Having blogged about It’s Good to be Here (Sophia Press), the reflections of Christina Chase, who was born with spinal muscular atrophy (SMA type II), I decided to follow it up by contacting the author to learn more about her life and faith. I tell her that what caught my attention was the epigraph at the beginning of her book: “The glory of God is a human being fully alive, and the life of a human being is the beholding of God”, a quote from St Irenaeus. What made her choose it?
Christina tells me it is one of her favourite quotes. “Often, we hear only the first part, but I think that its entirety encapsulates the meaning of life. Here is the intimate connection between God and Man; the authentically lived life of a human being glorifies God, and an active relationship with God is what gives true, full life to a human being. We are united to God in a communion of love.”
She adds, “Throughout my life, I have sought, both consciously and subconsciously, to be “a human being fully alive”. Who doesn’t want that? But what does it look like? God our Creator shows us by becoming one of us and lovingly living a human life Himself – a divinely human life of struggles and delights, or sorrow, pain, generosity and compassion. When we behold the man Jesus and recognise Him as God in the flesh, and then lovingly follow Him in our particular lives, we become incorporated by God into His glory. This is the astonishing power of divine love in the Incarnation. This is the sacred wonder of being human.”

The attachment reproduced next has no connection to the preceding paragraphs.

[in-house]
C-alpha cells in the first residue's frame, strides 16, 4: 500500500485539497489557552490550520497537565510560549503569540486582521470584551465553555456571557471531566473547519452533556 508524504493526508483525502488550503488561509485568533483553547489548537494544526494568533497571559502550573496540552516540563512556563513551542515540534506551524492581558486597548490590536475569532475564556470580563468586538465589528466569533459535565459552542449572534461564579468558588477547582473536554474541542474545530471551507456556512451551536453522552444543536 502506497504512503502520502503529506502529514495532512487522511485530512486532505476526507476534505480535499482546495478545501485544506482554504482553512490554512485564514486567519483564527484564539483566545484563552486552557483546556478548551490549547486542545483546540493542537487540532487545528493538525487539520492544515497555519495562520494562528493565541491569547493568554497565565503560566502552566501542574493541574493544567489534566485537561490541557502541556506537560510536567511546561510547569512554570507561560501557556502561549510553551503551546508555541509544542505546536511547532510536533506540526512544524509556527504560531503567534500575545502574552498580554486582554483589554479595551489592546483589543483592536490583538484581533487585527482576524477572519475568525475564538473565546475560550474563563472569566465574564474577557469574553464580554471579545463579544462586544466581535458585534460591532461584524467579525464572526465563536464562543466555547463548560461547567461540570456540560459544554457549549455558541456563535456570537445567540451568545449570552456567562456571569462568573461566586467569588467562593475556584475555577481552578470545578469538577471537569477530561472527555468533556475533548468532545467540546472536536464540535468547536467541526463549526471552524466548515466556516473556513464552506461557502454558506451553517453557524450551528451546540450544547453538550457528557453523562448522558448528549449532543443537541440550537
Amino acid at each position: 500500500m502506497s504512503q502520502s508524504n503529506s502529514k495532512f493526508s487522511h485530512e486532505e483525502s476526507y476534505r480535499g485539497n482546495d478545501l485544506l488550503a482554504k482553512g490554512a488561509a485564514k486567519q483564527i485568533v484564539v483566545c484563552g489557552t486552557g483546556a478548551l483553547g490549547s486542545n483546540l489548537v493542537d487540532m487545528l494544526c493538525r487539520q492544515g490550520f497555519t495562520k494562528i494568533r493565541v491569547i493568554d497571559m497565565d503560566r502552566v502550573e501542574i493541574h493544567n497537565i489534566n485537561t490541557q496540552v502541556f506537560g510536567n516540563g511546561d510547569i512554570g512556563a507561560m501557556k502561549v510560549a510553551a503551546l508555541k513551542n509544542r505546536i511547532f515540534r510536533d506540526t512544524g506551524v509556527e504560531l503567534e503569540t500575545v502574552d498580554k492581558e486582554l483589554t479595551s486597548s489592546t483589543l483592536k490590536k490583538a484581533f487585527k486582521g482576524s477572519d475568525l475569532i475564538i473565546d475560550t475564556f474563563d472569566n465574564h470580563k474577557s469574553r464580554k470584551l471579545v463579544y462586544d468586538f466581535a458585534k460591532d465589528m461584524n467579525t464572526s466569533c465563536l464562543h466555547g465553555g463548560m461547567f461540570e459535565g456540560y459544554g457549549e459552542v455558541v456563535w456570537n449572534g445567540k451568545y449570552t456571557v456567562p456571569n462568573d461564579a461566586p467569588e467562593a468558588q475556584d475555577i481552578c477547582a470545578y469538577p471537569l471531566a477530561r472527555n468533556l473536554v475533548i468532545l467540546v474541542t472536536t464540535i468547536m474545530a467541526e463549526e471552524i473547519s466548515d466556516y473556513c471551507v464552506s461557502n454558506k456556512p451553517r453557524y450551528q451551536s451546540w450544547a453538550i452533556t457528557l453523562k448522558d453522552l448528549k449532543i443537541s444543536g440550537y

At the risk of being intrusive, I ask Christina what she finds the hardest thing to bear in her life. She responds with great honesty that it is “loss, irretrievable loss. I’ve suffered the loss of physical strength, movement and simple abilities throughout my life because my progressive disease makes me weaker and weaker every year, relentless weaker. For example, I stopped being able to fully feed myself in my late teens and can’t feed myself at all now. Driving my power wheelchair has become very difficult and I can feel the increasing labour in my breathing.”
“Some things that I enjoyed doing, I can no longer do, and things that I would have loved to do – like becoming a wife and mother – will never be part of my life because of the progression of my disease.” Christina admits that “the severe dependency on others that the loss of strength causes can be frightening, especially when I think about the future. Thankfully, by the grace of God, I have discovered that depth and wisdom can come through hardships and that what is truly most important in life is never lost.”